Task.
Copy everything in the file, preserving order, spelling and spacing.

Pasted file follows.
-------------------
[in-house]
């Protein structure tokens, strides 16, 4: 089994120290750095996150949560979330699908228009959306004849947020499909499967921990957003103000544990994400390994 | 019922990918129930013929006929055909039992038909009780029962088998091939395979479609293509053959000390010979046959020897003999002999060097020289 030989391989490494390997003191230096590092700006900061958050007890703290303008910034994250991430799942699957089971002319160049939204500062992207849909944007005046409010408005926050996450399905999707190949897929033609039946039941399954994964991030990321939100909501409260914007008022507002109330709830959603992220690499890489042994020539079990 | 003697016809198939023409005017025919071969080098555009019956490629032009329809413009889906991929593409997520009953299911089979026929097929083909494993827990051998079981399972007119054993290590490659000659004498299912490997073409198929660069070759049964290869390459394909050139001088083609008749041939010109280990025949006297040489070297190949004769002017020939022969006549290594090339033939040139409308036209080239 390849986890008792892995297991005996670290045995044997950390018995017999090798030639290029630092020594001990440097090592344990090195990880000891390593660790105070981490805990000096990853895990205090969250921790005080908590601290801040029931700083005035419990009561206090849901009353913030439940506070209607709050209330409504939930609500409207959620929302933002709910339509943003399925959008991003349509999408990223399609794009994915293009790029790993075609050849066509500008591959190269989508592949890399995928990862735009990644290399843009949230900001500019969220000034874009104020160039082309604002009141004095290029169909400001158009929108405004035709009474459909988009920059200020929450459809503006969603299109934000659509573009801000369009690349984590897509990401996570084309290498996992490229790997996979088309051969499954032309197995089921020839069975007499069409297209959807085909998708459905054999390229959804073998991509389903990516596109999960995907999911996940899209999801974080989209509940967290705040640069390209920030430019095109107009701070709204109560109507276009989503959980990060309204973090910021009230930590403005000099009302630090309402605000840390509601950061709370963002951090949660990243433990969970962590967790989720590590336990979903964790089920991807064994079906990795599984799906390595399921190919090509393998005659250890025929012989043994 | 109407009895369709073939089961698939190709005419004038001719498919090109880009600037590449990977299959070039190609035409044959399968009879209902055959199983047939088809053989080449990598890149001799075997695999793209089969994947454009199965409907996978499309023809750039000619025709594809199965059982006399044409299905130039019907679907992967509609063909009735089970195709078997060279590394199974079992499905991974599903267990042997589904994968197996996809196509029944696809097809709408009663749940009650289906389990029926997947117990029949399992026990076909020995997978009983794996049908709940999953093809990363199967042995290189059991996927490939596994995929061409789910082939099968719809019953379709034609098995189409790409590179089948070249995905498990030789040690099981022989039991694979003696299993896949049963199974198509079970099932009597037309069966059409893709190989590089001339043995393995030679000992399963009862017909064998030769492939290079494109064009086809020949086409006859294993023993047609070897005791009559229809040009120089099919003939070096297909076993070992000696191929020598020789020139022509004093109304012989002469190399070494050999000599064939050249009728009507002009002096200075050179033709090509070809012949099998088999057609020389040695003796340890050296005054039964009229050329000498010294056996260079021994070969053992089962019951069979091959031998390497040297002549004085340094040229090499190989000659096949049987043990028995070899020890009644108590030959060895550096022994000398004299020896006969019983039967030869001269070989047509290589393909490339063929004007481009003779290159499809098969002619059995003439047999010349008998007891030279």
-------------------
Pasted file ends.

[in-house]
């Protein structure tokens, strides 16, 4: 089994120290750095996150949560979330699908228009959306004849947020499909499967921990957003103000544990994400390994 | 019922990918129930013929006929055909039992038909009780029962088998091939395979479609293509053959000390010979046959020897003999002999060097020289 030989391989490494390997003191230096590092700006900061958050007890703290303008910034994250991430799942699957089971002319160049939204500062992207849909944007005046409010408005926050996450399905999707190949897929033609039946039941399954994964991030990321939100909501409260914007008022507002109330709830959603992220690499890489042994020539079990 | 003697016809198939023409005017025919071969080098555009019956490629032009329809413009889906991929593409997520009953299911089979026929097929083909494993827990051998079981399972007119054993290590490659000659004498299912490997073409198929660069070759049964290869390459394909050139001088083609008749041939010109280990025949006297040489070297190949004769002017020939022969006549290594090339033939040139409308036209080239 390849986890008792892995297991005996670290045995044997950390018995017999090798030639290029630092020594001990440097090592344990090195990880000891390593660790105070981490805990000096990853895990205090969250921790005080908590601290801040029931700083005035419990009561206090849901009353913030439940506070209607709050209330409504939930609500409207959620929302933002709910339509943003399925959008991003349509999408990223399609794009994915293009790029790993075609050849066509500008591959190269989508592949890399995928990862735009990644290399843009949230900001500019969220000034874009104020160039082309604002009141004095290029169909400001158009929108405004035709009474459909988009920059200020929450459809503006969603299109934000659509573009801000369009690349984590897509990401996570084309290498996992490229790997996979088309051969499954032309197995089921020839069975007499069409297209959807085909998708459905054999390229959804073998991509389903990516596109999960995907999911996940899209999801974080989209509940967290705040640069390209920030430019095109107009701070709204109560109507276009989503959980990060309204973090910021009230930590403005000099009302630090309402605000840390509601950061709370963002951090949660990243433990969970962590967790989720590590336990979903964790089920991807064994079906990795599984799906390595399921190919090509393998005659250890025929012989043994 | 109407009895369709073939089961698939190709005419004038001719498919090109880009600037590449990977299959070039190609035409044959399968009879209902055959199983047939088809053989080449990598890149001799075997695999793209089969994947454009199965409907996978499309023809750039000619025709594809199965059982006399044409299905130039019907679907992967509609063909009735089970195709078997060279590394199974079992499905991974599903267990042997589904994968197996996809196509029944696809097809709408009663749940009650289906389990029926997947117990029949399992026990076909020995997978009983794996049908709940999953093809990363199967042995290189059991996927490939596994995929061409789910082939099968719809019953379709034609098995189409790409590179089948070249995905498990030789040690099981022989039991694979003696299993896949049963199974198509079970099932009597037309069966059409893709190989590089001339043995393995030679000992399963009862017909064998030769492939290079494109064009086809020949086409006859294993023993047609070897005791009559229809040009120089099919003939070096297909076993070992000696191929020598020789020139022509004093109304012989002469190399070494050999000599064939050249009728009507002009002096200075050179033709090509070809012949099998088999057609020389040695003796340890050296005054039964009229050329000498010294056996260079021994070969053992089962019951069979091959031998390497040297002549004085340094040229090499190989000659096949049987043990028995070899020890009644108590030959060895550096022994000398004299020896006969019983039967030869001269070989047509290589393909490339063929004007481009003779290159499809098969002619059995003439047999010349008998007891030279």